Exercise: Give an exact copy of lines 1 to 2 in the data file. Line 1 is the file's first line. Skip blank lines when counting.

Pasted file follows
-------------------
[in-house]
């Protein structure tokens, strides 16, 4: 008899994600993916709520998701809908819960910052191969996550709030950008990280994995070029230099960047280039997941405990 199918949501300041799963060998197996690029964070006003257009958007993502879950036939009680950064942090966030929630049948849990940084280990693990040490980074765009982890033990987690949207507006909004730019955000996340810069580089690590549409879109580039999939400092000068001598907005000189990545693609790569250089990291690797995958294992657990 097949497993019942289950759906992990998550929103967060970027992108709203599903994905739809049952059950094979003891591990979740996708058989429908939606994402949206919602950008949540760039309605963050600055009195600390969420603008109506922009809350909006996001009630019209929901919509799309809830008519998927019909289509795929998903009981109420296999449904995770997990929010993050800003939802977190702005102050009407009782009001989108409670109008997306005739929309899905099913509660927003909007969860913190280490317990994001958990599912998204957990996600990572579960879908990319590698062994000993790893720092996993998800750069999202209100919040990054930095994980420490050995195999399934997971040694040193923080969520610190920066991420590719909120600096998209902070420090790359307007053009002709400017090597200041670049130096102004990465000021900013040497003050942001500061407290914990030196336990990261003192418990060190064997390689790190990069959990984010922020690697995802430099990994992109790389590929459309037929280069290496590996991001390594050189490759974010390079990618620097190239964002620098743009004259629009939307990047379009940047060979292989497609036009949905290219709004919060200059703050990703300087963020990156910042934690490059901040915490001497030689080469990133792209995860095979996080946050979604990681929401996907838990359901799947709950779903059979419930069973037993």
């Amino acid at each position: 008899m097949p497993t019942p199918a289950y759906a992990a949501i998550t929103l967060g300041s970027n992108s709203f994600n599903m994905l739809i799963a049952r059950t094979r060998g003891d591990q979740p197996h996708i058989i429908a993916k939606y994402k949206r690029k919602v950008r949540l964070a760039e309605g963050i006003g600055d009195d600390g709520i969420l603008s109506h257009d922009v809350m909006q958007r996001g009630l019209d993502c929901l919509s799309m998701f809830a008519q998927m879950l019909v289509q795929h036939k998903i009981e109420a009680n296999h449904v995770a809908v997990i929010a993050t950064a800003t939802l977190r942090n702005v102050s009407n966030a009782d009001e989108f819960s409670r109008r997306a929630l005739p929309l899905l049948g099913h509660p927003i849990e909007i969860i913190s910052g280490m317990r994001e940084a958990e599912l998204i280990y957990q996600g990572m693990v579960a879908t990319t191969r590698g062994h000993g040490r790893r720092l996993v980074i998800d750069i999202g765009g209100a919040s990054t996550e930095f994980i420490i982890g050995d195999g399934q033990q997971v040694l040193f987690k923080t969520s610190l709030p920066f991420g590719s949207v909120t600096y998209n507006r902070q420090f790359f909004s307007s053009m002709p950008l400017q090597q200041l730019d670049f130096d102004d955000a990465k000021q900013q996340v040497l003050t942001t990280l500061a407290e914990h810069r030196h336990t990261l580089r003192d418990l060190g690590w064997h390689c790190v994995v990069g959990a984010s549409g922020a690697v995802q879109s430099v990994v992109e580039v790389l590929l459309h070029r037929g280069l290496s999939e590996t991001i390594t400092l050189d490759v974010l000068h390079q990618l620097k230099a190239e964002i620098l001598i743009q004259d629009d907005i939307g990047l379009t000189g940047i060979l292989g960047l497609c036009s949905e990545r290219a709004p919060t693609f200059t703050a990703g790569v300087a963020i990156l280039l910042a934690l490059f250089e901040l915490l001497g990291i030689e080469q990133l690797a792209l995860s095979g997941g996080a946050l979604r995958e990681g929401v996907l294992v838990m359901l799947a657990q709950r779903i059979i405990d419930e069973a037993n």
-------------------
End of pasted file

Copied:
[in-house]
């Protein structure tokens, strides 16, 4: 008899994600993916709520998701809908819960910052191969996550709030950008990280994995070029230099960047280039997941405990 199918949501300041799963060998197996690029964070006003257009958007993502879950036939009680950064942090966030929630049948849990940084280990693990040490980074765009982890033990987690949207507006909004730019955000996340810069580089690590549409879109580039999939400092000068001598907005000189990545693609790569250089990291690797995958294992657990 097949497993019942289950759906992990998550929103967060970027992108709203599903994905739809049952059950094979003891591990979740996708058989429908939606994402949206919602950008949540760039309605963050600055009195600390969420603008109506922009809350909006996001009630019209929901919509799309809830008519998927019909289509795929998903009981109420296999449904995770997990929010993050800003939802977190702005102050009407009782009001989108409670109008997306005739929309899905099913509660927003909007969860913190280490317990994001958990599912998204957990996600990572579960879908990319590698062994000993790893720092996993998800750069999202209100919040990054930095994980420490050995195999399934997971040694040193923080969520610190920066991420590719909120600096998209902070420090790359307007053009002709400017090597200041670049130096102004990465000021900013040497003050942001500061407290914990030196336990990261003192418990060190064997390689790190990069959990984010922020690697995802430099990994992109790389590929459309037929280069290496590996991001390594050189490759974010390079990618620097190239964002620098743009004259629009939307990047379009940047060979292989497609036009949905290219709004919060200059703050990703300087963020990156910042934690490059901040915490001497030689080469990133792209995860095979996080946050979604990681929401996907838990359901799947709950779903059979419930069973037993």